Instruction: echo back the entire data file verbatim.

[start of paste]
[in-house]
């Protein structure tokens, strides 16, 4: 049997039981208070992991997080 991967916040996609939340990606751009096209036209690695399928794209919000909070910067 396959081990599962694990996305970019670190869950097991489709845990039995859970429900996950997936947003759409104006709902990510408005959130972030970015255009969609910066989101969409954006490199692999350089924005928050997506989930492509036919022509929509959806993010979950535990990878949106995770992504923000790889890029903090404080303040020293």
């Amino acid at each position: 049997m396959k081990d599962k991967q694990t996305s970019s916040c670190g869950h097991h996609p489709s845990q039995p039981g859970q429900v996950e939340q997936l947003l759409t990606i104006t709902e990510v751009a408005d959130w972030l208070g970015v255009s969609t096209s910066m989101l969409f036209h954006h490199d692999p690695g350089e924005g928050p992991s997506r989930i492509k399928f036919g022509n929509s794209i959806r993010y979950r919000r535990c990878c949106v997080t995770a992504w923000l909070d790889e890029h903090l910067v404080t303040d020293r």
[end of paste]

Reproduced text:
[in-house]
């Protein structure tokens, strides 16, 4: 049997039981208070992991997080 991967916040996609939340990606751009096209036209690695399928794209919000909070910067 396959081990599962694990996305970019670190869950097991489709845990039995859970429900996950997936947003759409104006709902990510408005959130972030970015255009969609910066989101969409954006490199692999350089924005928050997506989930492509036919022509929509959806993010979950535990990878949106995770992504923000790889890029903090404080303040020293």
């Amino acid at each position: 049997m396959k081990d599962k991967q694990t996305s970019s916040c670190g869950h097991h996609p489709s845990q039995p039981g859970q429900v996950e939340q997936l947003l759409t990606i104006t709902e990510v751009a408005d959130w972030l208070g970015v255009s969609t096209s910066m989101l969409f036209h954006h490199d692999p690695g350089e924005g928050p992991s997506r989930i492509k399928f036919g022509n929509s794209i959806r993010y979950r919000r535990c990878c949106v997080t995770a992504w923000l909070d790889e890029h903090l910067v404080t303040d020293r």